• If you resolve the situation on Rannoch by allowing the geth to upgrade and wipe out the quarians, almost all of Shepard's crew will be upset, especially with Tali being Driven to Suicide. Only EDI responds positively, thanking Shepard for putting trust in synthetics. James doesn't voice an opinion, Garrus wearily concedes that he trusts Shepard's judgement but is sorry the quarians (especially Tali) are gone, Liara is stunned by the extinction of an entire species, Javik and Ashley both chew you out (Javik since he doesn't trust synthetics and Ashley since the geth wiped out her squad on Eden Prime and she loved Tali as a sister), and Kaidan expresses grief and anger over the quarians' deaths (especially if Tali was among them). Similarly, everyone is happy if the quarians destroy the geth except EDI, who criticizes Shepard for "sticking with the familiar."
  • What the Hell, Player?: A minor one in the casino infiltration mission in the Citadel DLC. An extraneous opportunity arises to rob an ATM. Upon doing so, you get 3000 credits... and +2 Renegade rep to remind you that you just robbed an ATM.
  • What You Are in the Dark:
    • The salarian dalatrass offers the full aid of the Salarian Union in building the Crucible, provided you sabotage the genophage cure. She specifically points out that nobody will know what you did, as the countermeasures they have in place will initially make it look like the cure was successful, and when the continued presence of the genophage is discovered, it will look like a god-faith error. Depending on which characters have survived this and past games, and which decisions you make here, your complicity can be discovered, leading to a severe criticism of Shepard.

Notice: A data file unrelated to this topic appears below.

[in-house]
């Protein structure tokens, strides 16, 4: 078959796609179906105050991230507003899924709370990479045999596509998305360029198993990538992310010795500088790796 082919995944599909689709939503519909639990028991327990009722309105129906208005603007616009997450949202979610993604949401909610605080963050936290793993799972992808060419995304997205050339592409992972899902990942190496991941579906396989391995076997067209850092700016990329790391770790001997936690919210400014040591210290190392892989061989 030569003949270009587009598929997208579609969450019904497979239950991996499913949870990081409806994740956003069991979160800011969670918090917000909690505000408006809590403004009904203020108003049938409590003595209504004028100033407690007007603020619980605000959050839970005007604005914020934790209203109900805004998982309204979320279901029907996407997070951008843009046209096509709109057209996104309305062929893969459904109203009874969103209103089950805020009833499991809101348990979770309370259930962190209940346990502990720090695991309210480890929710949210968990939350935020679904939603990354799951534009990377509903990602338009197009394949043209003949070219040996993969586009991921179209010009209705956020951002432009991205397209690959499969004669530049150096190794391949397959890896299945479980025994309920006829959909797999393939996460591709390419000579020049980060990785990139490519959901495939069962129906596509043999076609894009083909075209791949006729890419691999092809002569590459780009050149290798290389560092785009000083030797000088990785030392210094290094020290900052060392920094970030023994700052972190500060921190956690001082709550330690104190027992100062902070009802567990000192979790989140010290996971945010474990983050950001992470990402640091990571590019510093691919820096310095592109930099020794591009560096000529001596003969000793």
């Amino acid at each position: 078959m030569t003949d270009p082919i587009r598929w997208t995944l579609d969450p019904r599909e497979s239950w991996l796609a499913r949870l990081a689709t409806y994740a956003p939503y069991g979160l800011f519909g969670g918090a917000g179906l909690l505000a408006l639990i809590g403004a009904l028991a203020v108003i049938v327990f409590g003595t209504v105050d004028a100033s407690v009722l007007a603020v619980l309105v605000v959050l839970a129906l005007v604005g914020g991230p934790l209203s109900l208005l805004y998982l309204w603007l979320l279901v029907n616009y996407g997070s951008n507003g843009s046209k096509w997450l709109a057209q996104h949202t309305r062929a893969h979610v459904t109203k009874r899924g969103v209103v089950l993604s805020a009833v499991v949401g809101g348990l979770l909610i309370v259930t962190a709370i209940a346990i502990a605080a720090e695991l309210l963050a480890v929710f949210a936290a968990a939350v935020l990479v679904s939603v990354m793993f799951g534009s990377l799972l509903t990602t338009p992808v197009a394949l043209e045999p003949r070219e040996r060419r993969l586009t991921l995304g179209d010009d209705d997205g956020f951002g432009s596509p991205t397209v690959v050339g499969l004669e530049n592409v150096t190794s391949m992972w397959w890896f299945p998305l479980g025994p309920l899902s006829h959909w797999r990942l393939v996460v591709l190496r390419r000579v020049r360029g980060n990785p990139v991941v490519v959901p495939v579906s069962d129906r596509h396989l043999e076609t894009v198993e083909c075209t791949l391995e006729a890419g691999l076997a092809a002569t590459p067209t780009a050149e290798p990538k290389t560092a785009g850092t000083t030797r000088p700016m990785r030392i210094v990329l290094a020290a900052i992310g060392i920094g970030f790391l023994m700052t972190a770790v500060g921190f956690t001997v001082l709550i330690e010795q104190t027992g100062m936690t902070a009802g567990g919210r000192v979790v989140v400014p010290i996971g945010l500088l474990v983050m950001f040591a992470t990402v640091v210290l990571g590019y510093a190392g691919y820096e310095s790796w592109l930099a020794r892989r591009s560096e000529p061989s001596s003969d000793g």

• The ending. Do you take the chance that people can manage their own future and destroy your enemy regardless of collateral damage? Do you give yourself absolute power and police the galaxy in place of your enemy? Do you take the chance that your enemy is right and rewrite the entire galaxy? Or do you reject all the other choices and leave everything to the next cycle for the sake of a moral point?
  • "Where Are They Now?" Epilogue: In the main three endings, the Extended Cut provides a slideshow that shows the state of various characters and worlds, unless you take Refusal, in which case an alien in the distant future relates how they used the information from this cycle to beat the Reapers for real, or do poorly enough that the Crucible backfires, in which case you just get a short, bleak narration from Hackett.
  • Where It All Began:
    • The "From Ashes" DLC pack adds a mission about a Prothean artifact on Eden Prime, the location of the first mission in the original game. Liara flat-out says this is "where it all began" for them.
    • The finale takes place on the Citadel, on the underside of where the first game ended, once again trying to open the arms.
  • Where Does He Get All Those Wonderful Toys?: Garrus when he sees Kirrahe's sticky grenade launcher.
  • Whole Episode Flashback: The trilogy basically becomes this if you go with the Refusal ending. It ends with the hologram of Liara retelling the events of the war.
    Liara: My name is Dr. Liara T'Soni. Herein lies the recounting of our war with the Reapers.
  • With Lyrics: The Fleet & Flotilla song is "I Was Lost Without You" with lyrics.
  • Wolverine Claws: The vorcha characters have Omniblade claws for their melee weapons.
  • Working with the Ex:
    • Shepard and Liara/the Virmire Survivor, if you pursued a romance with them and then a different crewmember in the second game.
    • Potentially applies to Tali or Garrus, if you pursued one of them in the second game and choose to dump them in 3.